The Instituto Protección y Bienestar Animal does sterling work protecting the non-human residents of Bogotá.
Do you ever see a street dog and worry about its life? You want to help but don’t know what to do? Well, the solution could be to call the Instituto Instituto Proteccion y Bienestar Animal. Their special anti-cruelty squadron is on hand to intervene in cases of animal mistreatment.
Yap yap yap. It’s a sound we’ve all heard from our neighbours. Some people love dogs, but as an accessory more than a companion. What can you do if you think your neighbour is mistreating their supposedly beloved pet? Well, you can call the Instituto Proteccion y Bienestar Animal who can start solving the problem. “We ask all citizens to call the free number 123 for emergencies,” says Andrea Millán from the Instituto. “If you hear or see someone beating the dog or flouting the law, ring 123 and the police will be alerted, as well as our special squadron dedicated to animal welfare cases.”
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Many people worry about getting embroiled in a feud with their neighbours, but Andrea explains that the system of denouncing people can be done anonymously. She cautions that you should be careful though – a lot of their time is wasted. “if your neighbor has a dog tied up, in the middle of its urine or faeces for example, write an email to email@example.com with photos and or video and that will help us understand the situation and respond appropriately.”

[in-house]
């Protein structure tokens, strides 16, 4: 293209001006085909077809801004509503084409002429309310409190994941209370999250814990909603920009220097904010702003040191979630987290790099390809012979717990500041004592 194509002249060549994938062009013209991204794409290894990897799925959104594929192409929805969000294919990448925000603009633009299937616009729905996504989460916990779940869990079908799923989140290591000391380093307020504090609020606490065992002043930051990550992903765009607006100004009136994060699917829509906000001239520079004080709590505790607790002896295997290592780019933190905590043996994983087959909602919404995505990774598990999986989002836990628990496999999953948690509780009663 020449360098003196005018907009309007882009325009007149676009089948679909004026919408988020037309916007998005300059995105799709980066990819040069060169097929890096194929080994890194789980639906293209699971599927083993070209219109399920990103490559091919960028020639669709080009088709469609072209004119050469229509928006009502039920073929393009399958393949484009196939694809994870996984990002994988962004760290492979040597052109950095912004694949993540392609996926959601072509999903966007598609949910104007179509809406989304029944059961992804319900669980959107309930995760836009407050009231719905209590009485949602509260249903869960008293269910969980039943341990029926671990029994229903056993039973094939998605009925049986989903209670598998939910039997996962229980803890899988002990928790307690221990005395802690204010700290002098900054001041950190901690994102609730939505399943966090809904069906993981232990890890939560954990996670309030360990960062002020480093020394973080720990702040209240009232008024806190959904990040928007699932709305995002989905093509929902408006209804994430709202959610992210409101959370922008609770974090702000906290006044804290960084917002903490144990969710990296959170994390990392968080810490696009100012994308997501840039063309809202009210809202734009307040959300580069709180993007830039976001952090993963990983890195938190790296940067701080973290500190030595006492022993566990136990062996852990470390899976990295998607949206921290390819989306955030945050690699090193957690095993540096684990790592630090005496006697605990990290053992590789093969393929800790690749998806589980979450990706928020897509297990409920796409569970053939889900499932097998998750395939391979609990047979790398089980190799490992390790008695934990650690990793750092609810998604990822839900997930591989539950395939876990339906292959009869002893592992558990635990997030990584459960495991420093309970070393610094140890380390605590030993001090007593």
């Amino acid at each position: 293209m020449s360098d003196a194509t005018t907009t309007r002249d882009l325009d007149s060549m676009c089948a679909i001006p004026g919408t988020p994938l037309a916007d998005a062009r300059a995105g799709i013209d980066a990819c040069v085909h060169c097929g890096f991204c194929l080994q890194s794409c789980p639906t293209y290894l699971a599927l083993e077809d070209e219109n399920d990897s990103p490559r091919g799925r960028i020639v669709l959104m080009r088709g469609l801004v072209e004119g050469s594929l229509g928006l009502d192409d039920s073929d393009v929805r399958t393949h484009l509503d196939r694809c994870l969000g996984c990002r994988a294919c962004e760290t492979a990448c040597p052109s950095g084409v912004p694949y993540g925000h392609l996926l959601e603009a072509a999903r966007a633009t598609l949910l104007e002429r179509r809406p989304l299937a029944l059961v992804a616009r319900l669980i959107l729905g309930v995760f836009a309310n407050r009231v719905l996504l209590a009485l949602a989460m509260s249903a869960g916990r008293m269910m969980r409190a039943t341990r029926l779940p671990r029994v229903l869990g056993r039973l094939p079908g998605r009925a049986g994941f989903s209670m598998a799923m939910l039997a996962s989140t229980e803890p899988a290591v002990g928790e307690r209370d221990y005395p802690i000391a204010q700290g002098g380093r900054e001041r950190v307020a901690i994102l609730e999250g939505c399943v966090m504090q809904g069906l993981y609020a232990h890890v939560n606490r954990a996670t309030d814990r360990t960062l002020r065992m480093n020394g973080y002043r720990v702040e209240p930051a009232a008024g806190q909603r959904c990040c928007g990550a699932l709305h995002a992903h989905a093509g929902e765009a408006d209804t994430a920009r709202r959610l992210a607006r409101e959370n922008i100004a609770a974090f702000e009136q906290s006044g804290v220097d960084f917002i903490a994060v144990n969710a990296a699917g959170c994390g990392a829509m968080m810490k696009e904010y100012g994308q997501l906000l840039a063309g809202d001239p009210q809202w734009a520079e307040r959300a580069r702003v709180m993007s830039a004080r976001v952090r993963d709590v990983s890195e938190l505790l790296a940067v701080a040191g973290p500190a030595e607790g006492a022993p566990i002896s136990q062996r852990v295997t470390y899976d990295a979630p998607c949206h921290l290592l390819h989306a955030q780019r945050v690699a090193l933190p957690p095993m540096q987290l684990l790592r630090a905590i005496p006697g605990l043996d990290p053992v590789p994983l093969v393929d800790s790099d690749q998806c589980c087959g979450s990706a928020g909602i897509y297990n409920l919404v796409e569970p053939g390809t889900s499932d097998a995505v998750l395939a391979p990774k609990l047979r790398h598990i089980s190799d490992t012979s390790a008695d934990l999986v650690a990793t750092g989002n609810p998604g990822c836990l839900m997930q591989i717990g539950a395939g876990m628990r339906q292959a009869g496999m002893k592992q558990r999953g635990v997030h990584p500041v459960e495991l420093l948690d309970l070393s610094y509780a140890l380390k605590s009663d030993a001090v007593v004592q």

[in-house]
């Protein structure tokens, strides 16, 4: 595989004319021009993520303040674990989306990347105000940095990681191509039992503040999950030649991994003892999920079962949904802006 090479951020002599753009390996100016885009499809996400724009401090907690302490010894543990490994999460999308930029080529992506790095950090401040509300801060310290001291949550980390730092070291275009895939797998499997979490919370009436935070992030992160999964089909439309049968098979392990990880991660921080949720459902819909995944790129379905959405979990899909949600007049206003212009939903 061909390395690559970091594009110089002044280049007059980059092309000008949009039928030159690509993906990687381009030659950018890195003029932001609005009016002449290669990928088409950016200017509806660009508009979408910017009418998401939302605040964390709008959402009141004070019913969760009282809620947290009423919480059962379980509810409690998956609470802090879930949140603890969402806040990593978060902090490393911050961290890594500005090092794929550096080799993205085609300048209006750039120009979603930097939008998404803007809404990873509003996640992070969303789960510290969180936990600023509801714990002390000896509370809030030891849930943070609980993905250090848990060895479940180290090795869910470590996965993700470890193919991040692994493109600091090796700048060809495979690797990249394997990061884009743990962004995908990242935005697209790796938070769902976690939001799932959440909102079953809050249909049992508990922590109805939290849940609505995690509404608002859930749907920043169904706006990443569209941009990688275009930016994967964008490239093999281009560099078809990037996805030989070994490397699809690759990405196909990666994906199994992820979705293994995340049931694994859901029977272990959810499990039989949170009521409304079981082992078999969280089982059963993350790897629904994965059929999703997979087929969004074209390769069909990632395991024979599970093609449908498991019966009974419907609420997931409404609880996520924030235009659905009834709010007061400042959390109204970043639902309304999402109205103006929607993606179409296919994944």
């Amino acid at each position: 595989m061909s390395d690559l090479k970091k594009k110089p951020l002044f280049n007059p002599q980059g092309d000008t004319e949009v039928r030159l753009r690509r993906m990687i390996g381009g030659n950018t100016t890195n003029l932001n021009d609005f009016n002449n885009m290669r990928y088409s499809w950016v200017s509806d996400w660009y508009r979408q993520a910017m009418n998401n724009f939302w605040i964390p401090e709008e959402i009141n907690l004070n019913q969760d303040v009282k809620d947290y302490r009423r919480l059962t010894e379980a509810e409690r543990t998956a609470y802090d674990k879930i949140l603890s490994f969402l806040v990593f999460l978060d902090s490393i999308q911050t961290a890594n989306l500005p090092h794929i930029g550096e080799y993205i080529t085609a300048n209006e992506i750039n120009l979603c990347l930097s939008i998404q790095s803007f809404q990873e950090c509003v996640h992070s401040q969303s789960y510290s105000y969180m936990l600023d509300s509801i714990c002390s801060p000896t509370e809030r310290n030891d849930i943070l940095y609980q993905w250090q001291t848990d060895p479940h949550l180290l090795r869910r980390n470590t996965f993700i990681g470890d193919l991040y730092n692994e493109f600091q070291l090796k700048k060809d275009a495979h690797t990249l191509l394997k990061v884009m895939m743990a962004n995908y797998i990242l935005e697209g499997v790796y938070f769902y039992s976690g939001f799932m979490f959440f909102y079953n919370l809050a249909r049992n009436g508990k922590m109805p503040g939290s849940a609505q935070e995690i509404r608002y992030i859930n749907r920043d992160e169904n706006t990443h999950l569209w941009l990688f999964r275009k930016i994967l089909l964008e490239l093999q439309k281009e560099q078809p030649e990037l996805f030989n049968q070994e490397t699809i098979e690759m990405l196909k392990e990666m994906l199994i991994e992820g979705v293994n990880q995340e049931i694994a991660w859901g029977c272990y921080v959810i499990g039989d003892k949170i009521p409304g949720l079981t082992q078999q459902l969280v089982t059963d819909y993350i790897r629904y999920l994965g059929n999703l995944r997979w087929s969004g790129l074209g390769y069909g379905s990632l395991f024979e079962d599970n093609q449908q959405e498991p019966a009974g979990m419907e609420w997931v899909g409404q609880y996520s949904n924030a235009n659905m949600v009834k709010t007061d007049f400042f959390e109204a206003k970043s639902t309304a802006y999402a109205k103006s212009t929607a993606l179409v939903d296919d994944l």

More than just cases of animal mistreatment, the team also do a lot of work reaching out to both animals and owners before trouble arrives. For estratos 1,2,3 there’s a project that offers free microchipping, vaccination and sterilization. On top of that, they do outreach work in schools and public education programs.
“In Bogotá most citizens don’t have the idea that there’s wildlife in the city.”Andrea Millán
There’s more still in their armoury, as Andrea explains that they do work with wild animals too. “In the airports and bus station especially, we come across a lot of monkeys, parrots and macaws.” But not just exotic species – they also work in the humedales of Bogotá, those wild open spaces with a raft of local wildlife. “In Bogotá most citizens don’t have the idea that there’s wildlife in the city.” They run guided tours of the humedales with biologists and take school groups into the parks to look for birds. “It’s the migratory season,” explains Andrea, “so there’s a lot of really beautiful species to look out for.”
And finally, there’s an adoption scheme for many of the dogs and cats rescued from abusive and toxic households. These animals need a lot of care and may have special requirements, but they’re bound to repay you with even more love than a regular adoption.